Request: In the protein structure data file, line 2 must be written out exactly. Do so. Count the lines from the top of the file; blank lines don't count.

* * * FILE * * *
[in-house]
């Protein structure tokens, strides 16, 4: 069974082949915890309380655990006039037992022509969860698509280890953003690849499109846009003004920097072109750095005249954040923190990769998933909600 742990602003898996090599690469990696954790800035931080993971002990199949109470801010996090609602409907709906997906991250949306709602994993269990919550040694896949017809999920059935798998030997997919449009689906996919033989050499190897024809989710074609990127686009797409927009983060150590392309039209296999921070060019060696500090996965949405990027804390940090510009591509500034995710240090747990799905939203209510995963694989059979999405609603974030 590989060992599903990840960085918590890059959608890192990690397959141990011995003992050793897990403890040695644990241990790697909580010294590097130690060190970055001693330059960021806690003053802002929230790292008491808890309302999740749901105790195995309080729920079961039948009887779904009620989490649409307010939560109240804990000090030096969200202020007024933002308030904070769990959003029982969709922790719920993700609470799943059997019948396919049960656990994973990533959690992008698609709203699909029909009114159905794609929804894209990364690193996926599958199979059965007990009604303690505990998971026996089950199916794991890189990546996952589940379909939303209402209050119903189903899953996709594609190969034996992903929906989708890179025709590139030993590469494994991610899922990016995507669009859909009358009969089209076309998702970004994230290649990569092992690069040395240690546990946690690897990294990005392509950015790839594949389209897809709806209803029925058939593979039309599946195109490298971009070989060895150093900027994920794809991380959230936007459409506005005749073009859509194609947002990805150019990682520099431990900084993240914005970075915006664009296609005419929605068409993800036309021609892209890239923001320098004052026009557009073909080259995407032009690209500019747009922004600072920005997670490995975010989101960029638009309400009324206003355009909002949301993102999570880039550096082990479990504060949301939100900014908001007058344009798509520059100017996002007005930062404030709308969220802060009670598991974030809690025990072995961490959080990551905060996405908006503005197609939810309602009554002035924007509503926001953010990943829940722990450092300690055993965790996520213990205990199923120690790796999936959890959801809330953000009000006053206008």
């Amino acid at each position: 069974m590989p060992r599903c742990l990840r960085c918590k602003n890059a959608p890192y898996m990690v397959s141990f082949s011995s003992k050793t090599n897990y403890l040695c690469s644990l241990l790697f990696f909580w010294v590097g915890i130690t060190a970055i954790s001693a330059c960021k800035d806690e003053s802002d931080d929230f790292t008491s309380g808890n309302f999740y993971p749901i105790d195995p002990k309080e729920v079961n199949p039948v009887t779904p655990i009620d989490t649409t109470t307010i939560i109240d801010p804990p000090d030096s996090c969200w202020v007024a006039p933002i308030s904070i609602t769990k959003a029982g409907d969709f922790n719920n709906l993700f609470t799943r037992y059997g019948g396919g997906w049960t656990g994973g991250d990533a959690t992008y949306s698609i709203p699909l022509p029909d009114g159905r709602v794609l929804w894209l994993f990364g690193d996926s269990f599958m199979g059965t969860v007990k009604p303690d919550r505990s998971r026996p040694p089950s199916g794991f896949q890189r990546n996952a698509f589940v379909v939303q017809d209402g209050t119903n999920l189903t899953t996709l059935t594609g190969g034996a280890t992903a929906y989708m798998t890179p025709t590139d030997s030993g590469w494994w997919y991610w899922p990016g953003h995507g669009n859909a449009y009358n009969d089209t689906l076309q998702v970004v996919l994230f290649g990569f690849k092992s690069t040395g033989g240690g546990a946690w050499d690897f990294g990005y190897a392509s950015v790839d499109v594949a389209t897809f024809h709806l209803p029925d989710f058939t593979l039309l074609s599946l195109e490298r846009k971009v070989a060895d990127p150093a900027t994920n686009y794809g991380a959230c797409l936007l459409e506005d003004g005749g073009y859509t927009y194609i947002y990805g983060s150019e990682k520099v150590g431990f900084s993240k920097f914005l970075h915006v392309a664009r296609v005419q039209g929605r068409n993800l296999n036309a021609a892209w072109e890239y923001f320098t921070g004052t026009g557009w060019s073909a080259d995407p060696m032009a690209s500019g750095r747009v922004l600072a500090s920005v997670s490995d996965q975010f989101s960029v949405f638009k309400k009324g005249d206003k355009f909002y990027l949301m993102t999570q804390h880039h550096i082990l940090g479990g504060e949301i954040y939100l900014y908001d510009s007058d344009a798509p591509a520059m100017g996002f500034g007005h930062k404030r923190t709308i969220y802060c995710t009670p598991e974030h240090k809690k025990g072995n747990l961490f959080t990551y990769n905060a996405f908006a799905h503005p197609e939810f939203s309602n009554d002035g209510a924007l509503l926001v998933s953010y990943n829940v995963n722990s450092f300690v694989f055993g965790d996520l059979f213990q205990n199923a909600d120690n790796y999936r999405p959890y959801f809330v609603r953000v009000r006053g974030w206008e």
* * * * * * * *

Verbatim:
């Protein structure tokens, strides 16, 4: 069974082949915890309380655990006039037992022509969860698509280890953003690849499109846009003004920097072109750095005249954040923190990769998933909600 742990602003898996090599690469990696954790800035931080993971002990199949109470801010996090609602409907709906997906991250949306709602994993269990919550040694896949017809999920059935798998030997997919449009689906996919033989050499190897024809989710074609990127686009797409927009983060150590392309039209296999921070060019060696500090996965949405990027804390940090510009591509500034995710240090747990799905939203209510995963694989059979999405609603974030 590989060992599903990840960085918590890059959608890192990690397959141990011995003992050793897990403890040695644990241990790697909580010294590097130690060190970055001693330059960021806690003053802002929230790292008491808890309302999740749901105790195995309080729920079961039948009887779904009620989490649409307010939560109240804990000090030096969200202020007024933002308030904070769990959003029982969709922790719920993700609470799943059997019948396919049960656990994973990533959690992008698609709203699909029909009114159905794609929804894209990364690193996926599958199979059965007990009604303690505990998971026996089950199916794991890189990546996952589940379909939303209402209050119903189903899953996709594609190969034996992903929906989708890179025709590139030993590469494994991610899922990016995507669009859909009358009969089209076309998702970004994230290649990569092992690069040395240690546990946690690897990294990005392509950015790839594949389209897809709806209803029925058939593979039309599946195109490298971009070989060895150093900027994920794809991380959230936007459409506005005749073009859509194609947002990805150019990682520099431990900084993240914005970075915006664009296609005419929605068409993800036309021609892209890239923001320098004052026009557009073909080259995407032009690209500019747009922004600072920005997670490995975010989101960029638009309400009324206003355009909002949301993102999570880039550096082990479990504060949301939100900014908001007058344009798509520059100017996002007005930062404030709308969220802060009670598991974030809690025990072995961490959080990551905060996405908006503005197609939810309602009554002035924007509503926001953010990943829940722990450092300690055993965790996520213990205990199923120690790796999936959890959801809330953000009000006053206008």